How can some of the planet’s best-educated, most sophisticated people reject science in favor of Internet-powered myths and anecdotes? That’s the question New Yorker staff writer Michael Specter posed at a recent TED Conference. You can view Specter’s 16-minute-long presentation here.
By way of example, Specter discusses the public debate surrounding measles vaccines and the increasing incidence of childhood autism in the United States. He searched the scientific literature and found no evidence of a correlation. In fact, despite rising rates of autism, Specter reports that the U.S. is the only country in the developed world in which the percentage of the population vaccinated against measles is actually declining, refuting purported links between vaccines and autism. He cites “denialism,” as exemplified by the debate concerning vaccines and autism, as a significant threat to human progress.
Fears often defeat facts
Those of us who work in agriculture can empathize with Specter’s frustrations over the power of denialism. Whether it’s the supposed threat of genetically modified foods, or modern agriculture in general, people often let their bias and fears win out over the facts. I know from my own experience that telling city people you work in agriculture can raise a lot of questions in a social setting!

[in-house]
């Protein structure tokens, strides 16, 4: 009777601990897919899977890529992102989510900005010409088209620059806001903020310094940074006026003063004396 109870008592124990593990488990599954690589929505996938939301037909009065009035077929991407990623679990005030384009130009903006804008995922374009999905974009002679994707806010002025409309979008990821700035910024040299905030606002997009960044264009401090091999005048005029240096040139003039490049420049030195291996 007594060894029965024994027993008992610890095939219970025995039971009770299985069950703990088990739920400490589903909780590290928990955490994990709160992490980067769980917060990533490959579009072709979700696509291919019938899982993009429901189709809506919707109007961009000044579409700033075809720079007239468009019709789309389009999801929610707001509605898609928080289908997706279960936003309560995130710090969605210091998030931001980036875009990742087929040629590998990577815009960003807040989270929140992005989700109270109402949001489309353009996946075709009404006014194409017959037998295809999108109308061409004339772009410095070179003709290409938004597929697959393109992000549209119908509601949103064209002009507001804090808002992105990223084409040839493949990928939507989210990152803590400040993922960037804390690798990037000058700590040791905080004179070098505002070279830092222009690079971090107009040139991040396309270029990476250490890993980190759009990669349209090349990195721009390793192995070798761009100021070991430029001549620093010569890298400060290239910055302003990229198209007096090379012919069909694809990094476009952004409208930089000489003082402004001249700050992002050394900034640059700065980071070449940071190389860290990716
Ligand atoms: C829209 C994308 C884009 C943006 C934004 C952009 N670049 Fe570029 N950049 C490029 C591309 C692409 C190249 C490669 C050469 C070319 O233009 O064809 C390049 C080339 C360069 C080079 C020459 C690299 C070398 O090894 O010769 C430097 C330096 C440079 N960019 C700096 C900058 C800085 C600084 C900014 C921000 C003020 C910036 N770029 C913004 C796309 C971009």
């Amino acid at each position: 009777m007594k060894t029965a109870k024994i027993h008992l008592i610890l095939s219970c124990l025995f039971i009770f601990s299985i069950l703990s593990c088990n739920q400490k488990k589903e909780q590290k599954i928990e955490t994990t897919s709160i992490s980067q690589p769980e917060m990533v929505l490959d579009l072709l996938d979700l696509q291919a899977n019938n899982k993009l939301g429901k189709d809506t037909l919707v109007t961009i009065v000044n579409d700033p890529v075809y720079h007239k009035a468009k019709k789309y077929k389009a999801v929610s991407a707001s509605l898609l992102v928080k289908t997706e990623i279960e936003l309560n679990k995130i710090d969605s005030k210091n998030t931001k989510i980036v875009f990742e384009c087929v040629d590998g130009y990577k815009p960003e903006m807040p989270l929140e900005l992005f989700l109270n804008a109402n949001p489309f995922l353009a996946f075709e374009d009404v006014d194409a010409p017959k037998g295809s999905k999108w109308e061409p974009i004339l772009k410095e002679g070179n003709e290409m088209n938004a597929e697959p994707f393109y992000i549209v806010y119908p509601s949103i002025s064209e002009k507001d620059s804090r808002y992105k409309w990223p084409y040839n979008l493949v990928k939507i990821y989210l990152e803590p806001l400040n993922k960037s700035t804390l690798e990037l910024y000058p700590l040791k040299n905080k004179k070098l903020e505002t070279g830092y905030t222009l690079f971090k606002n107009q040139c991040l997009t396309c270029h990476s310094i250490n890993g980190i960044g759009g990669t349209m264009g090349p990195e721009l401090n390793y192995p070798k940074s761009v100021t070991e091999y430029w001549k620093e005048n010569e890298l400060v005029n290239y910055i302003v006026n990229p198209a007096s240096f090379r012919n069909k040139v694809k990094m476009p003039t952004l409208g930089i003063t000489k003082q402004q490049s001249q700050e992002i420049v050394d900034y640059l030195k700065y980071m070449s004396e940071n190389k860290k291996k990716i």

As Specter says, “We’ve never needed scientific progress more than we do now and yet we battle progress. Everyone’s entitled to their own opinion but not to their own facts.”
This has never been more true than with regard to the public perception of modern agriculture. As the imperative to feed a growing population intensifies, so does public resistance to food production methods.
If you are interested in learning more about how attitudes to science can influence public opinion – including perceptions of modern agriculture – check out Specter’s book: Denialism: How Irrational Thinking Harms The Planet and Threatens Our Lives.
For those of us who work in agriculture, helping our industry to overcome public denialism may be the most important contribution we can make to ensure that future generations have access to food, fuel and fiber.